For many details of the halakha, there is a special status for money.
Basically, Jewish law distinguishes three categories of value: goods, which have inherent value; a note, which is a promise of value from a particular individual; and money, which is abstract value.
To give an example of some distinctions: a lawsuit for goods or money can obligate an oath, since these have actual value, but a lawsuit for a note cannot (SA CM 66:39); goods can be used for a barter transaction since they are desired for their inherent value, but money cannot since it is desired for its abstract value, it is useful for acquiring things of value from others. Notes also cannot be used for barter since they have only derivative value (SA CM 203:1). The importance of money for our law is so great the the Chazon Ish suggests that perhaps if we are in a culture where money is not used we are obligated to introduce its use (Ribit 72:2). It is interesting to note an opinion in the gemara stating that Yaakov instituted the use of money in Shechem when he arrived there (Shabbat 33b).
For thousands of years the only substance used for money in halakha was precious metal, usually gold and silver. With the arrival of banknotes backed by metal, and particularly with the rise of modern money which is not backed by or convertible to anything, the question arose if paper money is considered true money or merely a note. While most authorities ruled that paper money is considered money, there were some who considered it only a note, because it lacks inherent value.
The Chazon Ish ruled that paper money is indeed considered money, and presents a cogent rejoinder to the claim that only precious metal can be considered money because it has inherent value: “And don’t wonder at the fact that people will give something of value for a mere potsherd [like paper money], for in fact even silver and gold are of no real use for our material sustenance; yet a person will give all he has in return for them.”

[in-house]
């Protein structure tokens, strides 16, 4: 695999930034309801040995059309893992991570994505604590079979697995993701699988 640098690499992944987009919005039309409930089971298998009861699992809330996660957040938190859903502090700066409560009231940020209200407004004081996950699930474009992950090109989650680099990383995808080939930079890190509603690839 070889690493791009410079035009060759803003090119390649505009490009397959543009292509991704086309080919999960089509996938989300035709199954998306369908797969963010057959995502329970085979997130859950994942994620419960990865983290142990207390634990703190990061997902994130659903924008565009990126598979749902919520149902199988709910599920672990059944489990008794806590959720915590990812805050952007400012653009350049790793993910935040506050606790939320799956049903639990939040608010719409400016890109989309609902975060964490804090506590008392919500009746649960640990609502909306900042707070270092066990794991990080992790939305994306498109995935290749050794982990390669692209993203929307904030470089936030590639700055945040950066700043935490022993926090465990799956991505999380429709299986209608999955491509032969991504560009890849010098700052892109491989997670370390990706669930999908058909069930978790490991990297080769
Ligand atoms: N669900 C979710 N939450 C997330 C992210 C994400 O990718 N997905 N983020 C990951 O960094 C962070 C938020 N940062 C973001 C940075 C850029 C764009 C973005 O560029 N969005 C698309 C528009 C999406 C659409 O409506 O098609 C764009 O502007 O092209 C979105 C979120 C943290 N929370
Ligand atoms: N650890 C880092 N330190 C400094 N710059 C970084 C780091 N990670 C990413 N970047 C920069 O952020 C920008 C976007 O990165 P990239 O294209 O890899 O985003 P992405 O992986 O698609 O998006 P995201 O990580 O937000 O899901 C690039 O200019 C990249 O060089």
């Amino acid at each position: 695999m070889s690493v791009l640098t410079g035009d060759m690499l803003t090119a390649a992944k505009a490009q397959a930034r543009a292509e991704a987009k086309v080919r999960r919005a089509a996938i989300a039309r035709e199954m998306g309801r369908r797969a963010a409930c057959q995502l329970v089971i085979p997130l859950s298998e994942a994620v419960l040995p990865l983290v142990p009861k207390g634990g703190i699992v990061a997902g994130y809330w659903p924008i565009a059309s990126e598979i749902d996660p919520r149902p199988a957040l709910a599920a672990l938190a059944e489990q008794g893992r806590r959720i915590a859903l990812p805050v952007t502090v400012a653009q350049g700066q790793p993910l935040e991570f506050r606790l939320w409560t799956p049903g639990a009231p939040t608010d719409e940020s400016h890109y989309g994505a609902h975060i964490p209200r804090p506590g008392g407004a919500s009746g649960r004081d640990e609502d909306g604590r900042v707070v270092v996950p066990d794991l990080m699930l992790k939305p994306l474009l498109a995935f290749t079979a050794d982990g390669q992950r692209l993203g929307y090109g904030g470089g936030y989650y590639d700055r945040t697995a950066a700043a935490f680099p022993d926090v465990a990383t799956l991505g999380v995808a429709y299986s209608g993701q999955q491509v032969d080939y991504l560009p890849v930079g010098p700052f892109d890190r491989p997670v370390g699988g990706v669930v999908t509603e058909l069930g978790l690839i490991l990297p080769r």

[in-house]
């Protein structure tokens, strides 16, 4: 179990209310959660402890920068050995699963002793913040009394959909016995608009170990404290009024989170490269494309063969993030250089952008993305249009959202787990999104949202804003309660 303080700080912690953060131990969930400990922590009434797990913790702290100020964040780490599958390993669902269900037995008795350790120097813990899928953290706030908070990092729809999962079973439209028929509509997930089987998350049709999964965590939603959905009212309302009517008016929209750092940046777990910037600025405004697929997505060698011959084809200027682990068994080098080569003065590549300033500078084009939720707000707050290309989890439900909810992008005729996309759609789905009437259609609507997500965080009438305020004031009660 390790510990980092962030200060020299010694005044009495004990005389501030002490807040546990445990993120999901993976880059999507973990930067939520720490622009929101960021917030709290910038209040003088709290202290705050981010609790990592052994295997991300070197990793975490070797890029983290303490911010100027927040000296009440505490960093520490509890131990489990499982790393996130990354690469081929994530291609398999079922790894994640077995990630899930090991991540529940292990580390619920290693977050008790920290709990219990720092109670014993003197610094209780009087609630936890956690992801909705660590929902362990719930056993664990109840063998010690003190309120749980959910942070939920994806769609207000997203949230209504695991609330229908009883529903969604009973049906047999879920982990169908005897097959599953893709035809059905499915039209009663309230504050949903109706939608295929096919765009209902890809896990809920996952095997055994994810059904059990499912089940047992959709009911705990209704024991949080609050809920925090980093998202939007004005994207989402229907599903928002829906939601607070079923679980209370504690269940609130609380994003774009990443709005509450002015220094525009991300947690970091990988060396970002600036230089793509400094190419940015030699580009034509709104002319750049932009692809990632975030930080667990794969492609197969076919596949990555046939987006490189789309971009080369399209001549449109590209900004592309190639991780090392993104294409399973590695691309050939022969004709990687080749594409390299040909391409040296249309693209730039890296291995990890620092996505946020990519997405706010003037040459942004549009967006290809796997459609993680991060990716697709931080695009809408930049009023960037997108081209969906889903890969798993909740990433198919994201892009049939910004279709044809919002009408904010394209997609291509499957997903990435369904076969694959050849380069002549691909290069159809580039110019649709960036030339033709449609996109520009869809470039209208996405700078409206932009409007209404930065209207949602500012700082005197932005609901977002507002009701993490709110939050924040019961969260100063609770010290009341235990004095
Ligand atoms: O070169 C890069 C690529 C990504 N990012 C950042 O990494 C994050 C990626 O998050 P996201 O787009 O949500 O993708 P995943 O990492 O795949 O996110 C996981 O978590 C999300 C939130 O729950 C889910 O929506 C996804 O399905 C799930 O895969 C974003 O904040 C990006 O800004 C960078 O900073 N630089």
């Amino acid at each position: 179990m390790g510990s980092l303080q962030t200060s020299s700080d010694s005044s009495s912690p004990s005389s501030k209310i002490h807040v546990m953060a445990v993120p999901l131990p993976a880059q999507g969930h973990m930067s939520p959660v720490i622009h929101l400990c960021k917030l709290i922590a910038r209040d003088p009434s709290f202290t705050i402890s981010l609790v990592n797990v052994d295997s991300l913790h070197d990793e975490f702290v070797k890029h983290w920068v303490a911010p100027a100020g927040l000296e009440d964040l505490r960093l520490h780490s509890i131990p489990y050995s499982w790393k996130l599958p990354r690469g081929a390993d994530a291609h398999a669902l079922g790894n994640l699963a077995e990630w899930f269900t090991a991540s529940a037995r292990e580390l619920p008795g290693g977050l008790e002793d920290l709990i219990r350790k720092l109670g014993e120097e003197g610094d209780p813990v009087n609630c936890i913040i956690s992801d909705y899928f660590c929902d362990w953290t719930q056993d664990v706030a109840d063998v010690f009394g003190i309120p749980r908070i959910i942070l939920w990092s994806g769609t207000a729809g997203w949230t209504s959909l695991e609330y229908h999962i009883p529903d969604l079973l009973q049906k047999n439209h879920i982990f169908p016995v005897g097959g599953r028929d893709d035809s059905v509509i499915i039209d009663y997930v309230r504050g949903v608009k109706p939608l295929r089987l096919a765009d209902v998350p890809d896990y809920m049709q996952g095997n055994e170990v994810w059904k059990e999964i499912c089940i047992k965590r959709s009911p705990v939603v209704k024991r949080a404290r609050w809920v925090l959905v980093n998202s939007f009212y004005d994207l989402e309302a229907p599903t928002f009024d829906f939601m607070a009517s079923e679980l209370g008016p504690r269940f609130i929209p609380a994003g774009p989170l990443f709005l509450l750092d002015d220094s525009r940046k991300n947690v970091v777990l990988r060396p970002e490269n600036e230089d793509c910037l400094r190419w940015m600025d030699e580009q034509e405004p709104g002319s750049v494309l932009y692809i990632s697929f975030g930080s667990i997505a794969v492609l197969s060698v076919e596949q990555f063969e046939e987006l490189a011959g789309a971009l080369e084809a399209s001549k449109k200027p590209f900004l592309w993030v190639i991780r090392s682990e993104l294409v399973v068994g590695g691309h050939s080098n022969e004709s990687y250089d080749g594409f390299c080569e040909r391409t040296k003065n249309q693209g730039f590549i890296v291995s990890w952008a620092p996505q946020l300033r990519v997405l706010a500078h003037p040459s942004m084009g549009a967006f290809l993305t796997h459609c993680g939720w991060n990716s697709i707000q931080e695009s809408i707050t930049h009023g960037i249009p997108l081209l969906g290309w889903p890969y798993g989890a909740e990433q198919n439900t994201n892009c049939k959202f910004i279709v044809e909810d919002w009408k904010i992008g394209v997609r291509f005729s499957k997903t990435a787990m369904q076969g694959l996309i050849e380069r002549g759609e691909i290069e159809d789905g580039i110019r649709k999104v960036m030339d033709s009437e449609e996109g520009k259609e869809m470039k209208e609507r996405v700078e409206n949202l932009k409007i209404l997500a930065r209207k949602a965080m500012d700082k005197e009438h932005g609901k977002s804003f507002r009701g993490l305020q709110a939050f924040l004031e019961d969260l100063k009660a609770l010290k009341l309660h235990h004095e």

And the reason for this is that “the needs of man are provided by the earth in plenty before all the inhabitants of the world, to eat and be satisfied and leave over. And everything which is sold for gold is only what is left over after one eats and is satisfied.” (Ribit 72:10)
Whereas economists are fond of emphasizing that the basis of modern economies is the fact of scarcity, this great man of faith and trust brings our attention to another equally character- istic trait of these economies: the fact of surfeit! After all, subsistence economies are seldom characterized by advanced market institutions.
It is important to note that the Chazon Ish did not state that since money is only useful in an economy of surfeit, therefore it is not really important. On the contrary, we have already pointed out that the Chazon Ish holds that money is of essential importance in Jewish life and law.
However, whenever we exchange valuable goods or labor for a scrap of paper, we should remember that our ready willingness to make such a rash bargain is our basic faith that HaShem provides all our needs in great plenty, and just as we find we have the ability to part with our labor or goods for money we are certain we will find someone else willing to part with theirs and sell us what we need.
This passage reinforces what he have written in the context of other laws: the Jewish approach to economic life is not based on the “economics of scarcity” which is taught in academic economics, but rather on the economy of plenty which is taught by the Torah, an economy which is based on the faith that if we do our part, HaShem will in turn “open His hand and satisfy the needs of all flesh” (See Tehilim 145:16).
Rabbi Asher Meir is the author of the book Meaning in Mitzvot, distributed by Feldheim. The book provides insights into the inner meaning of our daily practices, following the order of the 221 chapters of the Kitzur Shulchan Arukh.
The words of this author reflect his/her own opinions and do not necessarily represent the official position of the Orthodox Union.